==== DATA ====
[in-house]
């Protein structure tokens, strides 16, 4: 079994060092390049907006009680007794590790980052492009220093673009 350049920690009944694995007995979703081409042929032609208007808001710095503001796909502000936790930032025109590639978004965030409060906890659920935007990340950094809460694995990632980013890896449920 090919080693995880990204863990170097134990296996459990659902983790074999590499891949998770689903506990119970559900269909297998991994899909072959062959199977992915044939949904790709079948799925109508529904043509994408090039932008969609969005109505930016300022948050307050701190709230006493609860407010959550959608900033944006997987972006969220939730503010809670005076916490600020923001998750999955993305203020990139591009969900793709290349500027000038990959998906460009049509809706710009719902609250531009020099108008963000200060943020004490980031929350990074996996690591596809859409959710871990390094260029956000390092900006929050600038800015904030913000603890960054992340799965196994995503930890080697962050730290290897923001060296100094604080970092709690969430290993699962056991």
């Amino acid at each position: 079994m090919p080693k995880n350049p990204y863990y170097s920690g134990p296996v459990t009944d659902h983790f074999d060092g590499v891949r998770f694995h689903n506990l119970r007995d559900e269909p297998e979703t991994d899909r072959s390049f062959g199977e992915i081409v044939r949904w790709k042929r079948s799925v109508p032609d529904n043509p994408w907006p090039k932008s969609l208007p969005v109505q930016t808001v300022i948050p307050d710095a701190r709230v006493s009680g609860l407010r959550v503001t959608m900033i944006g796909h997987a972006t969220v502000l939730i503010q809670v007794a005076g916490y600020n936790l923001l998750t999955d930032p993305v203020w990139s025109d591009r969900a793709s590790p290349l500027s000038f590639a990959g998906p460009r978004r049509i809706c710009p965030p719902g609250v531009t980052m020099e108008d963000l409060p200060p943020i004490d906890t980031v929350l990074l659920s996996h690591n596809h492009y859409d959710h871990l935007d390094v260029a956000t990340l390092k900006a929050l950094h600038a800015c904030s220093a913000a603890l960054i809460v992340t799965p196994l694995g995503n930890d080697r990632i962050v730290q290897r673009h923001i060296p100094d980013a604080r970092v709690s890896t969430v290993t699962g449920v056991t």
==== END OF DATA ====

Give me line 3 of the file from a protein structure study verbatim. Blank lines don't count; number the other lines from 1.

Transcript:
């Amino acid at each position: 079994m090919p080693k995880n350049p990204y863990y170097s920690g134990p296996v459990t009944d659902h983790f074999d060092g590499v891949r998770f694995h689903n506990l119970r007995d559900e269909p297998e979703t991994d899909r072959s390049f062959g199977e992915i081409v044939r949904w790709k042929r079948s799925v109508p032609d529904n043509p994408w907006p090039k932008s969609l208007p969005v109505q930016t808001v300022i948050p307050d710095a701190r709230v006493s009680g609860l407010r959550v503001t959608m900033i944006g796909h997987a972006t969220v502000l939730i503010q809670v007794a005076g916490y600020n936790l923001l998750t999955d930032p993305v203020w990139s025109d591009r969900a793709s590790p290349l500027s000038f590639a990959g998906p460009r978004r049509i809706c710009p965030p719902g609250v531009t980052m020099e108008d963000l409060p200060p943020i004490d906890t980031v929350l990074l659920s996996h690591n596809h492009y859409d959710h871990l935007d390094v260029a956000t990340l390092k900006a929050l950094h600038a800015c904030s220093a913000a603890l960054i809460v992340t799965p196994l694995g995503n930890d080697r990632i962050v730290q290897r673009h923001i060296p100094d980013a604080r970092v709690s890896t969430v290993t699962g449920v056991t």